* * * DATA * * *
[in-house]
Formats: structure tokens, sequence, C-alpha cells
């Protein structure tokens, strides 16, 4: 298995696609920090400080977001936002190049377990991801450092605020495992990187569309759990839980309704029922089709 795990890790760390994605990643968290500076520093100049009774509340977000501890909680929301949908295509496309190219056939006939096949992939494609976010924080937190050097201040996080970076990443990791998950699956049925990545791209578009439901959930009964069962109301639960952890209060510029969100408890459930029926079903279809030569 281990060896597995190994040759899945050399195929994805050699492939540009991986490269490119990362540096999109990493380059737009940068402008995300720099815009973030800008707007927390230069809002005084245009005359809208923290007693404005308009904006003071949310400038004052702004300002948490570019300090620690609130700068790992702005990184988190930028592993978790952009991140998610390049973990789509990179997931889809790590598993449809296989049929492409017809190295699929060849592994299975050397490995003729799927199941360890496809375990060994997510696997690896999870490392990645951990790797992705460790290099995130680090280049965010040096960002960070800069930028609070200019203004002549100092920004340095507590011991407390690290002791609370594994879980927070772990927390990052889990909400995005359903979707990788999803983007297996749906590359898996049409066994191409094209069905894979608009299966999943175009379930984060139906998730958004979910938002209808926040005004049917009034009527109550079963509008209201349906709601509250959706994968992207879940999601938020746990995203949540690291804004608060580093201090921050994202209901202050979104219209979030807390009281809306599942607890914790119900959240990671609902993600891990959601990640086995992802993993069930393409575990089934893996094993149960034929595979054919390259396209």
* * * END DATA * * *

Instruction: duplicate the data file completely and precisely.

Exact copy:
[in-house]
Formats: structure tokens, sequence, C-alpha cells
């Protein structure tokens, strides 16, 4: 298995696609920090400080977001936002190049377990991801450092605020495992990187569309759990839980309704029922089709 795990890790760390994605990643968290500076520093100049009774509340977000501890909680929301949908295509496309190219056939006939096949992939494609976010924080937190050097201040996080970076990443990791998950699956049925990545791209578009439901959930009964069962109301639960952890209060510029969100408890459930029926079903279809030569 281990060896597995190994040759899945050399195929994805050699492939540009991986490269490119990362540096999109990493380059737009940068402008995300720099815009973030800008707007927390230069809002005084245009005359809208923290007693404005308009904006003071949310400038004052702004300002948490570019300090620690609130700068790992702005990184988190930028592993978790952009991140998610390049973990789509990179997931889809790590598993449809296989049929492409017809190295699929060849592994299975050397490995003729799927199941360890496809375990060994997510696997690896999870490392990645951990790797992705460790290099995130680090280049965010040096960002960070800069930028609070200019203004002549100092920004340095507590011991407390690290002791609370594994879980927070772990927390990052889990909400995005359903979707990788999803983007297996749906590359898996049409066994191409094209069905894979608009299966999943175009379930984060139906998730958004979910938002209808926040005004049917009034009527109550079963509008209201349906709601509250959706994968992207879940999601938020746990995203949540690291804004608060580093201090921050994202209901202050979104219209979030807390009281809306599942607890914790119900959240990671609902993600891990959601990640086995992802993993069930393409575990089934893996094993149960034929595979054919390259396209």